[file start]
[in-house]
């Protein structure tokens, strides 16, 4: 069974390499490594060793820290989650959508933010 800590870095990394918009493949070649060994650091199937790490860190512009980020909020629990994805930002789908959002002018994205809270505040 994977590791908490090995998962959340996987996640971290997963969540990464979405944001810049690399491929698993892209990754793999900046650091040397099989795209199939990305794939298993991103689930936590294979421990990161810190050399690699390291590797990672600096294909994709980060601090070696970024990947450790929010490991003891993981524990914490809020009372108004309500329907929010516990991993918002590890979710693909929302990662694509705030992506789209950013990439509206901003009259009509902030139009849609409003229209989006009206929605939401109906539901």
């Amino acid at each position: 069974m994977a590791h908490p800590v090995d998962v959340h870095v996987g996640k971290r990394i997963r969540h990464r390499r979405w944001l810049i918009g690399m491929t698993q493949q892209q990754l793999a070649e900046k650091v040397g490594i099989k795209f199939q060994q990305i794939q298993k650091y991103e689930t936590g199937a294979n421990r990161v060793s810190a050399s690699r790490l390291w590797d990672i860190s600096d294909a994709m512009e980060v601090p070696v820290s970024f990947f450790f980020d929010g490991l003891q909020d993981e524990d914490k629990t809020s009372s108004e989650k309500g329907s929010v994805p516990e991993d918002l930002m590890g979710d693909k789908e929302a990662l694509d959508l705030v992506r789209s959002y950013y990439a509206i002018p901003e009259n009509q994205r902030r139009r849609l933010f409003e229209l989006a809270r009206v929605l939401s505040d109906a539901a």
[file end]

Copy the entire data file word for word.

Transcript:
[in-house]
């Protein structure tokens, strides 16, 4: 069974390499490594060793820290989650959508933010 800590870095990394918009493949070649060994650091199937790490860190512009980020909020629990994805930002789908959002002018994205809270505040 994977590791908490090995998962959340996987996640971290997963969540990464979405944001810049690399491929698993892209990754793999900046650091040397099989795209199939990305794939298993991103689930936590294979421990990161810190050399690699390291590797990672600096294909994709980060601090070696970024990947450790929010490991003891993981524990914490809020009372108004309500329907929010516990991993918002590890979710693909929302990662694509705030992506789209950013990439509206901003009259009509902030139009849609409003229209989006009206929605939401109906539901």
């Amino acid at each position: 069974m994977a590791h908490p800590v090995d998962v959340h870095v996987g996640k971290r990394i997963r969540h990464r390499r979405w944001l810049i918009g690399m491929t698993q493949q892209q990754l793999a070649e900046k650091v040397g490594i099989k795209f199939q060994q990305i794939q298993k650091y991103e689930t936590g199937a294979n421990r990161v060793s810190a050399s690699r790490l390291w590797d990672i860190s600096d294909a994709m512009e980060v601090p070696v820290s970024f990947f450790f980020d929010g490991l003891q909020d993981e524990d914490k629990t809020s009372s108004e989650k309500g329907s929010v994805p516990e991993d918002l930002m590890g979710d693909k789908e929302a990662l694509d959508l705030v992506r789209s959002y950013y990439a509206i002018p901003e009259n009509q994205r902030r139009r849609l933010f409003e229209l989006a809270r009206v929605l939401s505040d109906a539901a």